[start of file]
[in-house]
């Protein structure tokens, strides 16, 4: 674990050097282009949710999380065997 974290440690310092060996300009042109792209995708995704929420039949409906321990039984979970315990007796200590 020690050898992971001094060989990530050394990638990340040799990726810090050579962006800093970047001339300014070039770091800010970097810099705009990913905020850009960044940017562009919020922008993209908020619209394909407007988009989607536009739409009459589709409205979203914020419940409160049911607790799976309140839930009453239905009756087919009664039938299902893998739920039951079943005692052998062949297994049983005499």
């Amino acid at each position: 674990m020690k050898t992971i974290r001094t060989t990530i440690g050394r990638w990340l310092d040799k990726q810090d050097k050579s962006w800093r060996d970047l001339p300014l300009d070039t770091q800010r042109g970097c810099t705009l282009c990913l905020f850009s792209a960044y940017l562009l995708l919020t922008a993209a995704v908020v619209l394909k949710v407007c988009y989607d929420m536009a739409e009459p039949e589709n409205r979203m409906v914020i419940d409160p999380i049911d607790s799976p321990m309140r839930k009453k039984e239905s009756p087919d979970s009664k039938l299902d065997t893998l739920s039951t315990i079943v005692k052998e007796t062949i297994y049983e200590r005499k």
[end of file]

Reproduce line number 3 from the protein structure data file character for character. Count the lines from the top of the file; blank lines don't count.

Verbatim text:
């Amino acid at each position: 674990m020690k050898t992971i974290r001094t060989t990530i440690g050394r990638w990340l310092d040799k990726q810090d050097k050579s962006w800093r060996d970047l001339p300014l300009d070039t770091q800010r042109g970097c810099t705009l282009c990913l905020f850009s792209a960044y940017l562009l995708l919020t922008a993209a995704v908020v619209l394909k949710v407007c988009y989607d929420m536009a739409e009459p039949e589709n409205r979203m409906v914020i419940d409160p999380i049911d607790s799976p321990m309140r839930k009453k039984e239905s009756p087919d979970s009664k039938l299902d065997t893998l739920s039951t315990i079943v005692k052998e007796t062949i297994y049983e200590r005499k």